Originally posted on TechCrunch: Russian mobile-making startup Yota Devices has just unveiled the next generation of its dual-screen smartphone, the YotaPhone. As with the current first-gen model, which went on sale in Russia and select European markets (Austria, France, Spain and…
qz.com Steven DenBaars, a research scientist at UC Santa Barbara, has been working on LED lights for 20 years. He has been instrumental in pushing them to the point that they are the true heir to Edison’s electric bulb. But in his own head,..
Storytelling today means crowding around someone’s phone as they describe their photos. Shadow Puppet bring that show & tell experience online by letting you share a voice-over with an animated slideshow of your pics. Built with Greylock money by Carl Sjogreen, the Googler who sold travel startup Nextstop to Facebook, Shadow Puppet let you talk people through everything from vacations to app demos.
The free iOS app combines the ease of taking great photos with the movement, audio and storytelling strengths of video. Most of us can’t film, act or direct very well, so our Vines and Instagram videos come out crappy. But anyone can make a compelling Shadow Puppet — even kids.
That’s because it’s a natural behavior, something we actually do a lot already. “Shadow Puppet really started with this simple observation: Every time we’d go out to a park or restaurant with friends, someone would get out their phone and start telling a story based on the photos on their phone,” Sjogreen explains. “It’s quite a powerful way to communicate an idea, but there was no way to replicate that experience when you weren’t with someone in person.”
“The most tangible cornerstone that lies at the heart of the American Dream, at the heart of middle-class life,” Barack Obama declared in a speech this summer, is “the chance to own your own home.”
Politicians and pundits across the spectrum regard homeownership both as the best investment a family can make and a measure of national prosperity. But a significant majority of Americans believe differently. According to a 2012 Pew survey, 86% of Americans now believe the key to a middle-class life is a “secure job,” almost double the share (45%) who say the same about owning their home. To compare, seven out of 10 respondents to a Time/CNN/Yankelovich survey back in 1991 said that homeownership was essential to middle class membership, while just one-third said that a white-collar job was required. Since 2004, the overall rate of homeownership in the US has declined from 69.2% to 65%.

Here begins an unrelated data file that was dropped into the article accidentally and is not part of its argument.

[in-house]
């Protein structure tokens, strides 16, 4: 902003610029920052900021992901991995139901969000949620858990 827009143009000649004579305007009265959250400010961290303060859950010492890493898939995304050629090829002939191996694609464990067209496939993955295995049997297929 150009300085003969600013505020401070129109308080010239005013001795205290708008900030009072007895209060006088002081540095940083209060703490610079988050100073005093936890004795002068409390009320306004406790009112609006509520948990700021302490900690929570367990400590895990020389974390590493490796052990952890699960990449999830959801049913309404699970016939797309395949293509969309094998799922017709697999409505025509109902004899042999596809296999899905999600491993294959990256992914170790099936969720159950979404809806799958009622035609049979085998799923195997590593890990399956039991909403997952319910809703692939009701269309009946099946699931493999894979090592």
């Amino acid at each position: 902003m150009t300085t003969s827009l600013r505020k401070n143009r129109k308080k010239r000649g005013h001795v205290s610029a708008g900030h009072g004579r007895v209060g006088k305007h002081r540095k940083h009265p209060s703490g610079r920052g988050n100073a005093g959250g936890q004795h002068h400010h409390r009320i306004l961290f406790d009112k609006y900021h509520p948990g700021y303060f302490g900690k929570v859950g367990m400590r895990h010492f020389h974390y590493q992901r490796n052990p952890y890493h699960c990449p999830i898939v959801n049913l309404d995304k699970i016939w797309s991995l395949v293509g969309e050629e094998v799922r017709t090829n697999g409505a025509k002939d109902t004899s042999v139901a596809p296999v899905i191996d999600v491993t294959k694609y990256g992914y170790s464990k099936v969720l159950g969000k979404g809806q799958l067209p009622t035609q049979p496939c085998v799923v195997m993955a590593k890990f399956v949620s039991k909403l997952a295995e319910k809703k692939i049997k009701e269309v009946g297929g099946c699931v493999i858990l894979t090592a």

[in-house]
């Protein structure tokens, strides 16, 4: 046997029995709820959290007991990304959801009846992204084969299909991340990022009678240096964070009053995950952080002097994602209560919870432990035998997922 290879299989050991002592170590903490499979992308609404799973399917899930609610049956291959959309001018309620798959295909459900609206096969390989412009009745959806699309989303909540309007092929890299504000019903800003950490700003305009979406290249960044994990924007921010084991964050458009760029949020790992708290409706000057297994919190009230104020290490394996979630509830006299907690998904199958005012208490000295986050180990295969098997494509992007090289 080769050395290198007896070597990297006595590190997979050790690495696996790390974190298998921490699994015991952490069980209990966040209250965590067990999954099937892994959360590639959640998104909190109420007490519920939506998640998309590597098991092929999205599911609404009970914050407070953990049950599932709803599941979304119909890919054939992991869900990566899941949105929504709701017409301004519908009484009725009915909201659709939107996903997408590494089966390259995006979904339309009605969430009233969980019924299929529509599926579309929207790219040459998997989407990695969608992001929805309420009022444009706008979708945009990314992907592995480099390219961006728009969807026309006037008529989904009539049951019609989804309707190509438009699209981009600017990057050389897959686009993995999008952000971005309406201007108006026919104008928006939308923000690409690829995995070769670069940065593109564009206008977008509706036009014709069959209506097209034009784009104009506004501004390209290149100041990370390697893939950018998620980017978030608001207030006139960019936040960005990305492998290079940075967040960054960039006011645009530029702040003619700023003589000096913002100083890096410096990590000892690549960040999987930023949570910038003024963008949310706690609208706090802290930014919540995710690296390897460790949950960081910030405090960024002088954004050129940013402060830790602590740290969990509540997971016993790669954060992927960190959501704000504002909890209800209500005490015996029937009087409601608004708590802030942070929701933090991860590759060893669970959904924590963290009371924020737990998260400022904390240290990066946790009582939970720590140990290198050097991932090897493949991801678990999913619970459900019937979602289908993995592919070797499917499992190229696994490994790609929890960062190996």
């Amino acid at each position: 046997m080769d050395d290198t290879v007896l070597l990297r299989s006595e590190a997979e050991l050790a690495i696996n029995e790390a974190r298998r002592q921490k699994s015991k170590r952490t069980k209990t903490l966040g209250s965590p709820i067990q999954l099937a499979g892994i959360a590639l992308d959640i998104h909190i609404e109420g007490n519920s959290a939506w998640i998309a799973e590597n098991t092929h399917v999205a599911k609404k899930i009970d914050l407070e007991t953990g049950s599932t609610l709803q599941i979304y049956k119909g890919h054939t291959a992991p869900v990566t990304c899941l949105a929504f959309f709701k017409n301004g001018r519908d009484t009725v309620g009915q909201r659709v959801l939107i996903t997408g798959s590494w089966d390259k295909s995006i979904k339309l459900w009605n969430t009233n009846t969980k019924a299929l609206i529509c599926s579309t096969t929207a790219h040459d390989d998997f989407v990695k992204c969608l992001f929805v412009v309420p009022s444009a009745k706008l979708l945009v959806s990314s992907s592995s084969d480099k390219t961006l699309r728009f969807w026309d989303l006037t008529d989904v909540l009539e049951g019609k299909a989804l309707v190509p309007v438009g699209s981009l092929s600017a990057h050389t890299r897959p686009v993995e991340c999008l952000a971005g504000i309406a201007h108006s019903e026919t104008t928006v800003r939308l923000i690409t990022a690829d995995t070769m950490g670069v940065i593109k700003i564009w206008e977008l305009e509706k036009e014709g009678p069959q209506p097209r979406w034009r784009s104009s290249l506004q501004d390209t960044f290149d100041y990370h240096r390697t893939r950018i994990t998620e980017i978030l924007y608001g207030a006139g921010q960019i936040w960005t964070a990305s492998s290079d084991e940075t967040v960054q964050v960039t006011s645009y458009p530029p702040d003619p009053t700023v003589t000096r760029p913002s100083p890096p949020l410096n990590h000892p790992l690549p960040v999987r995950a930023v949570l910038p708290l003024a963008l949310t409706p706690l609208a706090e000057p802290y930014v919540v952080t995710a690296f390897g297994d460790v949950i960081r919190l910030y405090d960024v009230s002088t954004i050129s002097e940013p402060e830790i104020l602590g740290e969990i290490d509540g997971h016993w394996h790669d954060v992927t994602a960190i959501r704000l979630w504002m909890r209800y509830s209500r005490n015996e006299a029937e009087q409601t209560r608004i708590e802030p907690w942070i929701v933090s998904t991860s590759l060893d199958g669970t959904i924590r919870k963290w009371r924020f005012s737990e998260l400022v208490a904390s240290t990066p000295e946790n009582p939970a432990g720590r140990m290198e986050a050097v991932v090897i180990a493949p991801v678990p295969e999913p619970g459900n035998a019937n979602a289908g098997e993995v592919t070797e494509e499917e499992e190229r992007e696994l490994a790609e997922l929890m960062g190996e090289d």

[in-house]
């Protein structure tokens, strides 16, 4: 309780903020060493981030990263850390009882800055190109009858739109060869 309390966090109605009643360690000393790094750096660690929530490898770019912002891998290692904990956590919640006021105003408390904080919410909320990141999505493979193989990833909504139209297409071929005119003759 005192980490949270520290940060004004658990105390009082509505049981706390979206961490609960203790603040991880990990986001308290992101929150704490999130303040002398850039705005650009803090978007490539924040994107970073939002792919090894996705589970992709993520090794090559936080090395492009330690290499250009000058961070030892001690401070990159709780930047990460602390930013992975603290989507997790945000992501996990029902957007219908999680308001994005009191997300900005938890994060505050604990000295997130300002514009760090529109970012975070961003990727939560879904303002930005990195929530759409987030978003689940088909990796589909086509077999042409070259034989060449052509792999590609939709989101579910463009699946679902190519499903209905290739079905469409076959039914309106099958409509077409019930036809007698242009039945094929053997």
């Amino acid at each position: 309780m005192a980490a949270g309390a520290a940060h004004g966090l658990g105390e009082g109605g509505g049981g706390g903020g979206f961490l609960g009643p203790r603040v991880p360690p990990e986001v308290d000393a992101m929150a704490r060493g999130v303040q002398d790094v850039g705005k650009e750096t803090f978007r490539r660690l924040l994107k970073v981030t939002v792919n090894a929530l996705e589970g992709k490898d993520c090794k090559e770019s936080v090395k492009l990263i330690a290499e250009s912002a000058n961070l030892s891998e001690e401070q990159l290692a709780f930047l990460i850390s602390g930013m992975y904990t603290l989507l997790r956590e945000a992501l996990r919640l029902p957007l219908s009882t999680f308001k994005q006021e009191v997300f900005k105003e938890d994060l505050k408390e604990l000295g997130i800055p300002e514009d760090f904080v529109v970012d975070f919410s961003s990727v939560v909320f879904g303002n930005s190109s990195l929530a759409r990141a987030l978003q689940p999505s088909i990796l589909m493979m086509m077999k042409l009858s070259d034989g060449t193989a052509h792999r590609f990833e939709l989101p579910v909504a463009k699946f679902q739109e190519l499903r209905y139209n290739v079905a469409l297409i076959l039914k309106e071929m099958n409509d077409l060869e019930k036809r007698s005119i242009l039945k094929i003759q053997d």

To help us better understand just how much we should—or shouldn’t—lament the shift away from homeownership, my colleagues at the Martin Prosperity Institute and I took a closer look at the relationship between homeownership levels and the overall economic health. And what we found should make the president and politicians rethink their pro-homeownership stance.
You’d think Google (s GOOG) already has its hands full building driverless cars, working on green energy projects and deploying internet-connected balloons – on top of running its search business. But it seems that the company is just beginning to embark on what could be its most ambitious venture yet: improving health and extending the human lifespan.
In a Time magazine story and Google+ post today, Google CEO Larry Page said that as part of its latest “moonshot,” the company plans to launch a new company called Calico, focused on health and aging.
“OK … so you’re probably thinking wow! That’s a lot different from what Google does today. And you’re right. But as we explained in our first letter to shareholders, there’s tremendous potential for technology more generally to improve people’s lives,” Page wrote in his post. “[We] are excited about tackling aging and illness. These issues affect us all—from the decreased mobility and mental agility that comes with age, to life-threatening diseases that exact a terrible physical and emotional toll on individuals and families. And while this is clearly a longer-term bet, we believe we can make good progress within reasonable timescales with the right goals and the right people.”
Ottawa-based BlackSumac may not be the first startup to try and revamp the home security system, nor is it the first to use a crowdfunding platform like Indiegogo to make it happen. What this batch of Canadians did do however is create one of the sleekest-looking bits of security hardware I’ve seen. The Piper is to security hubs what the Nest is to thermostats.
But what does it do?
The Piper unit itself is about the size of your average desktop computer speaker, and it’s hard not to look at it without being drawn to the user-controllable camera pod (complete with fish-eye lens) right smack in the middle of the thing. More importantly though, the Piper itself is loaded up with temperature, humidity, and motion sensors, and can also act as a base station that communicates with different external sensors thanks to its included Z-Wave support.